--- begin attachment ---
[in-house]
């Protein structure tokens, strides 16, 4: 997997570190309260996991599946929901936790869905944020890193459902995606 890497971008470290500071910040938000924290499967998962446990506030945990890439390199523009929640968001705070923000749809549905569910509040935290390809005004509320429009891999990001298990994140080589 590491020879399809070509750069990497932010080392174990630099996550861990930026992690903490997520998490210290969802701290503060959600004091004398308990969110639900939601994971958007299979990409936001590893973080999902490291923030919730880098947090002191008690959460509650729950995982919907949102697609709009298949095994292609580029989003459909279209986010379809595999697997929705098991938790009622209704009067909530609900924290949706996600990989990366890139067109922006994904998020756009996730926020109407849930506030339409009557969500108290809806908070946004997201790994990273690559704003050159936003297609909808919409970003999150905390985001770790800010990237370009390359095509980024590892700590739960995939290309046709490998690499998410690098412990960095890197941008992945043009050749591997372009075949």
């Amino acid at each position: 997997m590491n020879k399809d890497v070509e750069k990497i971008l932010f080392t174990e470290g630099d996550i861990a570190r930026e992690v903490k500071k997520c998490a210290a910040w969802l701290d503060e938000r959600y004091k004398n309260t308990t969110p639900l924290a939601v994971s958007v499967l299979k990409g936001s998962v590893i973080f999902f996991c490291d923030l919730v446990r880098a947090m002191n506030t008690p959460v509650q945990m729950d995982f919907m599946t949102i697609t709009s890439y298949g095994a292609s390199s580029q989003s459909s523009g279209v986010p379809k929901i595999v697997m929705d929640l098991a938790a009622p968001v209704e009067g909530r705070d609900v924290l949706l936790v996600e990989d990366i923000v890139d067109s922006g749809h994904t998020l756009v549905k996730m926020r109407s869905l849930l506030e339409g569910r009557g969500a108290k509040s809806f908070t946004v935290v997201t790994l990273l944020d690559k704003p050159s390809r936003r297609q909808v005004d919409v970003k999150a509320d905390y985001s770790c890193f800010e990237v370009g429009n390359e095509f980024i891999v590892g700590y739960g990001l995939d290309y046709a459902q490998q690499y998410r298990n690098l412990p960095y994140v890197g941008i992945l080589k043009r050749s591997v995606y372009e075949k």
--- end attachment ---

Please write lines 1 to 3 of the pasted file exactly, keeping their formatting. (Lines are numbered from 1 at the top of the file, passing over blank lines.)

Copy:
[in-house]
């Protein structure tokens, strides 16, 4: 997997570190309260996991599946929901936790869905944020890193459902995606 890497971008470290500071910040938000924290499967998962446990506030945990890439390199523009929640968001705070923000749809549905569910509040935290390809005004509320429009891999990001298990994140080589 590491020879399809070509750069990497932010080392174990630099996550861990930026992690903490997520998490210290969802701290503060959600004091004398308990969110639900939601994971958007299979990409936001590893973080999902490291923030919730880098947090002191008690959460509650729950995982919907949102697609709009298949095994292609580029989003459909279209986010379809595999697997929705098991938790009622209704009067909530609900924290949706996600990989990366890139067109922006994904998020756009996730926020109407849930506030339409009557969500108290809806908070946004997201790994990273690559704003050159936003297609909808919409970003999150905390985001770790800010990237370009390359095509980024590892700590739960995939290309046709490998690499998410690098412990960095890197941008992945043009050749591997372009075949």
């Amino acid at each position: 997997m590491n020879k399809d890497v070509e750069k990497i971008l932010f080392t174990e470290g630099d996550i861990a570190r930026e992690v903490k500071k997520c998490a210290a910040w969802l701290d503060e938000r959600y004091k004398n309260t308990t969110p639900l924290a939601v994971s958007v499967l299979k990409g936001s998962v590893i973080f999902f996991c490291d923030l919730v446990r880098a947090m002191n506030t008690p959460v509650q945990m729950d995982f919907m599946t949102i697609t709009s890439y298949g095994a292609s390199s580029q989003s459909s523009g279209v986010p379809k929901i595999v697997m929705d929640l098991a938790a009622p968001v209704e009067g909530r705070d609900v924290l949706l936790v996600e990989d990366i923000v890139d067109s922006g749809h994904t998020l756009v549905k996730m926020r109407s869905l849930l506030e339409g569910r009557g969500a108290k509040s809806f908070t946004v935290v997201t790994l990273l944020d690559k704003p050159s390809r936003r297609q909808v005004d919409v970003k999150a509320d905390y985001s770790c890193f800010e990237v370009g429009n390359e095509f980024i891999v590892g700590y739960g990001l995939d290309y046709a459902q490998q690499y998410r298990n690098l412990p960095y994140v890197g941008i992945l080589k043009r050749s591997v995606y372009e075949k």